Bank of America reported quarterly earnings that topped Wall Street's estimates on Thursday, but profit fell from a year ago as it took more charges to clean up mortgage-related problems.
After the bank's earnings announcement, Bank of America stock rose in pre-market trading. (Click here to see how Bank of America stock is trading before the bell following the report.)
The company posted fourth-quarter earnings excluding items of $700 million, or 3 cents per share, down from $2 billion, or 15 cents a share in the year-earlier period.
Bank of America also reported revenue of $22.6 billion.
Analysts had expected the company to report earnings excluding items of 2 cents a share on $21.03 billion in revenue, according to a consensus estimate from Thomson Reuters.
Bank of America said on Jan. 7 its fourth-quarter results would include a litany of one-time items, including more than $5 billion in mortgage-related charges, a $1.3 billion tax benefit, and a $700 million charge related to the value of its debt.
Most of the bank's mortgage troubles stem from its 2008 purchase of subprime lender Countrywide Financial. So far it has taken more than $40 billion in losses on legal settlements and requests to buy back soured loans that it sold to investors during the housing boom.
The bank's results were boosted by a lower provision for bad loans, which fell to $2.2 billion from $2.9 billion a year ago. Bank of America also saw investment banking fees climb 58 percent from a year ago.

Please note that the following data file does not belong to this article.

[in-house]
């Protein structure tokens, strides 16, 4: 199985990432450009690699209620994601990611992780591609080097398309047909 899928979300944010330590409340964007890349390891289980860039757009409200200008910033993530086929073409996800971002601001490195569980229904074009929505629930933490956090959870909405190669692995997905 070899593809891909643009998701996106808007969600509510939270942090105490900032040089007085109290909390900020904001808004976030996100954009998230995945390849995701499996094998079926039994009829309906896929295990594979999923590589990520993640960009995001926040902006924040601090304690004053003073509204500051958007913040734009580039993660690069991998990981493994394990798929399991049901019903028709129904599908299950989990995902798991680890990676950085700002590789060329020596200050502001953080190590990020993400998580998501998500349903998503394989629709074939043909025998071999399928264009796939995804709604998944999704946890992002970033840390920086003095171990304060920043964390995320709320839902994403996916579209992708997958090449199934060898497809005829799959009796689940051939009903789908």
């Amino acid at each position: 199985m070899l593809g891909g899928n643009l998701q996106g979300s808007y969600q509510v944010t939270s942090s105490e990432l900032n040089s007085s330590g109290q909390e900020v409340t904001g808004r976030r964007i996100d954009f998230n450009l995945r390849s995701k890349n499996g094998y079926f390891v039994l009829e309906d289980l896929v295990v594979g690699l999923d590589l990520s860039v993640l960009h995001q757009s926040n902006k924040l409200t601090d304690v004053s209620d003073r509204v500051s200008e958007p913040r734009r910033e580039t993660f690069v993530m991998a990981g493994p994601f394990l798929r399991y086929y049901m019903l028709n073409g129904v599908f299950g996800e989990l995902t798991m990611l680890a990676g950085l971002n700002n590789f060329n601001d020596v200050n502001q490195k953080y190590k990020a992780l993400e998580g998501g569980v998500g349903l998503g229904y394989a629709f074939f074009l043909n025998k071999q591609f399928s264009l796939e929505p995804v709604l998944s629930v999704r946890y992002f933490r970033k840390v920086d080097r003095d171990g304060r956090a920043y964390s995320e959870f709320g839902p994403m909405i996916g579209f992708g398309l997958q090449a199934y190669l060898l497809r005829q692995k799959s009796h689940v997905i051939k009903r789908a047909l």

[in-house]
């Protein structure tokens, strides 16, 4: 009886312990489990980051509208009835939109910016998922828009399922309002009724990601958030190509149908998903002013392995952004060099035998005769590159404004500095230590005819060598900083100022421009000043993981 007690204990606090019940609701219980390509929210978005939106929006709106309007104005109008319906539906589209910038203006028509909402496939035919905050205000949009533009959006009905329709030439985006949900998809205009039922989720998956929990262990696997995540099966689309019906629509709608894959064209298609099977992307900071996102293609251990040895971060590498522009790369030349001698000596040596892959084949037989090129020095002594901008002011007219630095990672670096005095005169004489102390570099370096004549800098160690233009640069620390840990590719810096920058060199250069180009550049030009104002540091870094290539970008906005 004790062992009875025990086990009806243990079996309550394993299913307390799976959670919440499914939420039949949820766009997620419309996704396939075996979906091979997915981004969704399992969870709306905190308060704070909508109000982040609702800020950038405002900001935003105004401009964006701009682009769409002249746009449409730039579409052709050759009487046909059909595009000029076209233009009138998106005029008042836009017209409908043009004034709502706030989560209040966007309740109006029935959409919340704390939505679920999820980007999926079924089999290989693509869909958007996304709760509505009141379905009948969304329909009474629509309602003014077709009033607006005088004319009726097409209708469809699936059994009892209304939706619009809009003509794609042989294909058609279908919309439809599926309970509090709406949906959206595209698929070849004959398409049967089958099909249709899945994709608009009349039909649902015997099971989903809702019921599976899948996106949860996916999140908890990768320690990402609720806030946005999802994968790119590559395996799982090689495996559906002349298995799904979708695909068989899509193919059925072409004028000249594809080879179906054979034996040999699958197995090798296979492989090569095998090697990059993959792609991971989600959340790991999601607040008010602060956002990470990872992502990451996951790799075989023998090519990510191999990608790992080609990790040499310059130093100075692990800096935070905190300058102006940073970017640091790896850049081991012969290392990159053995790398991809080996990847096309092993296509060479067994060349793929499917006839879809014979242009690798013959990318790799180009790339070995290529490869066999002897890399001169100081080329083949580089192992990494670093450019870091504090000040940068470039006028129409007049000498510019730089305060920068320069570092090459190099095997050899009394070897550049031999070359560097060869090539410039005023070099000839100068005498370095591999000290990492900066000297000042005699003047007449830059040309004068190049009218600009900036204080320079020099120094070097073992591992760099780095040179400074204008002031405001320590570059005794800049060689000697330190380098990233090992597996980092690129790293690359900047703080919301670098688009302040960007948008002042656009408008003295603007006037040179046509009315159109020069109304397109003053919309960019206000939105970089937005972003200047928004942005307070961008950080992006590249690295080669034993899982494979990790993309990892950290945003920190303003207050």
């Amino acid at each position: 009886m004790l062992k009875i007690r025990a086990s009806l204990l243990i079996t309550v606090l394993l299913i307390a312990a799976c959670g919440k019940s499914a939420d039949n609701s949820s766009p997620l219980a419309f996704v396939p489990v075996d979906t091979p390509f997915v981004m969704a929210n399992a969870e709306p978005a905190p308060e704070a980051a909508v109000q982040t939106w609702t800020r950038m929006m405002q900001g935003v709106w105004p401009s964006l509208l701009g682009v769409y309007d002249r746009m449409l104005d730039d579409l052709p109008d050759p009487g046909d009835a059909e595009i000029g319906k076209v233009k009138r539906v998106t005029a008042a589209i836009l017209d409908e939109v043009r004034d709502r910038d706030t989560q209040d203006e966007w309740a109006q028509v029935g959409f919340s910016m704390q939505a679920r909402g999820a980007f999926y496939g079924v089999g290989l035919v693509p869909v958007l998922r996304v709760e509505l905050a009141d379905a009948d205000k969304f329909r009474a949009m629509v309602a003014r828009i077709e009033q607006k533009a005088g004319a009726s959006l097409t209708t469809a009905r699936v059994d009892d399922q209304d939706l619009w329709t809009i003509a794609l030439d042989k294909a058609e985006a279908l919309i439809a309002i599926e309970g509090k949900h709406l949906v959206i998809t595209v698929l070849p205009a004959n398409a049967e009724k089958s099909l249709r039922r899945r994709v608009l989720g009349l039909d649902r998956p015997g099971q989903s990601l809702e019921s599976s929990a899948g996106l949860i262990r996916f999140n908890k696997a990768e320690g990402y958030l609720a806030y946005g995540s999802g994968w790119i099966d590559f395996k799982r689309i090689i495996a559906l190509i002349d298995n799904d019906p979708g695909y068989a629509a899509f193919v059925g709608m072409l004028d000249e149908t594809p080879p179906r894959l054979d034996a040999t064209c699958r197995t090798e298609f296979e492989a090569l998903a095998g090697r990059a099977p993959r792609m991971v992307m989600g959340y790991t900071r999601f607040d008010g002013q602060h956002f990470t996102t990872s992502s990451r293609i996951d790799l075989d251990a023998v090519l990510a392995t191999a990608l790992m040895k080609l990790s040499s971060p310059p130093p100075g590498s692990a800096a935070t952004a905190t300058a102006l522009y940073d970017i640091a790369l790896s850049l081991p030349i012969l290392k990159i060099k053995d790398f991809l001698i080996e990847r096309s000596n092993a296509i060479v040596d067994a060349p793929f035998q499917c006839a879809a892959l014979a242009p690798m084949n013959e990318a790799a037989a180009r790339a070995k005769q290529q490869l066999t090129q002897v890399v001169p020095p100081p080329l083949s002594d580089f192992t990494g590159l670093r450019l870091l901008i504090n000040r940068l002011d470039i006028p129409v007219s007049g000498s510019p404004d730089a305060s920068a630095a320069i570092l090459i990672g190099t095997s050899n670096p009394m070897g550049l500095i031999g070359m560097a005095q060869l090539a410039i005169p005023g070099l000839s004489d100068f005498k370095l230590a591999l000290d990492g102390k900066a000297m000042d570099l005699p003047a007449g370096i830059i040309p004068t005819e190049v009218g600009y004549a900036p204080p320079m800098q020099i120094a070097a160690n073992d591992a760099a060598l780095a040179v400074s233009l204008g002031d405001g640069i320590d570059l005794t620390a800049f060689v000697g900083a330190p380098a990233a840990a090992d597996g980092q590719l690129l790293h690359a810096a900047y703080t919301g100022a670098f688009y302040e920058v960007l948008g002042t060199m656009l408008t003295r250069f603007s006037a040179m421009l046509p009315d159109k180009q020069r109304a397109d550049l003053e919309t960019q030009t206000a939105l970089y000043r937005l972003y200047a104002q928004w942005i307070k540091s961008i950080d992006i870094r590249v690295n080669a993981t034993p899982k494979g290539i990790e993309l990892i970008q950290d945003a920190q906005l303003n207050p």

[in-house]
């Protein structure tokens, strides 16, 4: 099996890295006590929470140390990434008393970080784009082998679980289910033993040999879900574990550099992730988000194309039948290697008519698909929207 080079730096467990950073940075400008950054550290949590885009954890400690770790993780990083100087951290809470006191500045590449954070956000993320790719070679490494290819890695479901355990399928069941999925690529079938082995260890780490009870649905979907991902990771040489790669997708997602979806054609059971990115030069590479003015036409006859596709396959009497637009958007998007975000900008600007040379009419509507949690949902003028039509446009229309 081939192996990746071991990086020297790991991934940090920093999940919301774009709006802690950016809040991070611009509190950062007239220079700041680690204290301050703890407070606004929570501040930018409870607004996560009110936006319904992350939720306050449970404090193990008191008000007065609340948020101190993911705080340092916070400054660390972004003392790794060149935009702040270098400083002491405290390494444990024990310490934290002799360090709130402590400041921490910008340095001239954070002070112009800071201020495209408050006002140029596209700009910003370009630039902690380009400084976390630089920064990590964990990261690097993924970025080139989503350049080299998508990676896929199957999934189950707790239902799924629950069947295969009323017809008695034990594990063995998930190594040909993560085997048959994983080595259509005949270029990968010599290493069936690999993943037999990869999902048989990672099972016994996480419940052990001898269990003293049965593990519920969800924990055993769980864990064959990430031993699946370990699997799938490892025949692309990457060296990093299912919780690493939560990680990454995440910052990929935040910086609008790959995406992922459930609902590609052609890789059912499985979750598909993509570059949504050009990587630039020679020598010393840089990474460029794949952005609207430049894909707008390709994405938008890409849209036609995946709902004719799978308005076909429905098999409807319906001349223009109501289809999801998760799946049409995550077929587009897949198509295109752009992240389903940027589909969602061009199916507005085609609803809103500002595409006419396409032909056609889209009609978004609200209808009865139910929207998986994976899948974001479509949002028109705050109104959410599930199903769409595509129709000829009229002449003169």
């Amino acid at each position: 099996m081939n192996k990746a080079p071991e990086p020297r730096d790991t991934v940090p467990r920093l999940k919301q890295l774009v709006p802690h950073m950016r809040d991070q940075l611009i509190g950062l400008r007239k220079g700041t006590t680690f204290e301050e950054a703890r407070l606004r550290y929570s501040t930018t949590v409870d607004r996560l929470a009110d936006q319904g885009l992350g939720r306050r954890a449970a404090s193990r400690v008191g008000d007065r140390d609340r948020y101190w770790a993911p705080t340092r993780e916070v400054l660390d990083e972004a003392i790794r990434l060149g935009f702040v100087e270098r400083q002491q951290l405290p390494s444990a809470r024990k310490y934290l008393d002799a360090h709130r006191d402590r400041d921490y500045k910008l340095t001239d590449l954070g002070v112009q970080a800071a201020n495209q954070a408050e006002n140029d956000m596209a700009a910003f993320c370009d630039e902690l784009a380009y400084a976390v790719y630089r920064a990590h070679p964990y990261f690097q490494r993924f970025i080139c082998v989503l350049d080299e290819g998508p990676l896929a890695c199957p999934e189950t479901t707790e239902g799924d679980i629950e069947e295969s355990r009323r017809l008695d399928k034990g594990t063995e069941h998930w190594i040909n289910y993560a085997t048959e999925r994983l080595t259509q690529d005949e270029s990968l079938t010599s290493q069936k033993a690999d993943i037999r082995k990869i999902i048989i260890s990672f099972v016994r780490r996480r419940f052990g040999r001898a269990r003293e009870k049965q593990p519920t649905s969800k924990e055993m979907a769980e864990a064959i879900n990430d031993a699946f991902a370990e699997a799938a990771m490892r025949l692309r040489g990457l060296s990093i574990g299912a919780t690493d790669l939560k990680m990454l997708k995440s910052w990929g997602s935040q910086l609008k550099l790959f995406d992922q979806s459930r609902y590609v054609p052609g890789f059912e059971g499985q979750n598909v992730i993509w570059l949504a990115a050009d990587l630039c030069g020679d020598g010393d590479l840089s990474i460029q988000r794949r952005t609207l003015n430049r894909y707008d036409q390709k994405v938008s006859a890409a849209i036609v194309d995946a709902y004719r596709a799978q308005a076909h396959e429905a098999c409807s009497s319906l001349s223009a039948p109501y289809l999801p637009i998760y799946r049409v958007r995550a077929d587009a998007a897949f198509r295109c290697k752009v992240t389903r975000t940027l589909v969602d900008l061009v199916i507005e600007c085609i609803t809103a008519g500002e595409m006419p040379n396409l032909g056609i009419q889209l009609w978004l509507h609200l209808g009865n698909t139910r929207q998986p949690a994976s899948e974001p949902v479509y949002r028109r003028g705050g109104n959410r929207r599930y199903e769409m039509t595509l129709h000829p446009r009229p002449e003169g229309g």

To boost profits, Bank of America in 2011 launched a broad cost-cutting program which aims to eliminate $8 billion in annual expenses by mid-2015. The bank's expenses declined to $18.4 billion in the quarter from $18.9 billion a year ago, excluding goodwill impairment charges in the year-ago period.
Bank of America's charges included $2.5 billion for its share of an $8.5 billion settlement with large banks over foreclosures and $2.7 billion for agreements with Fannie Mae over soured loans the bank sold the finance company and for delays in processing foreclosures.
Bank of America said it began slashing employees in its mortgage servicing unit, which helps borrowers behind on their payments, and said it would cut more jobs as delinquencies decreased. The mortgage servicing unit's total employees fell by 3,000, or 7 percent, from the third quarter, and the bank also shed 6,000 — or 35 percent — of its contractors.
"We put a lot of risk behind us in 2012," Chief Financial Officer Bruce Thompson said on a conference call with reporters.
—Reuters contributed to this article.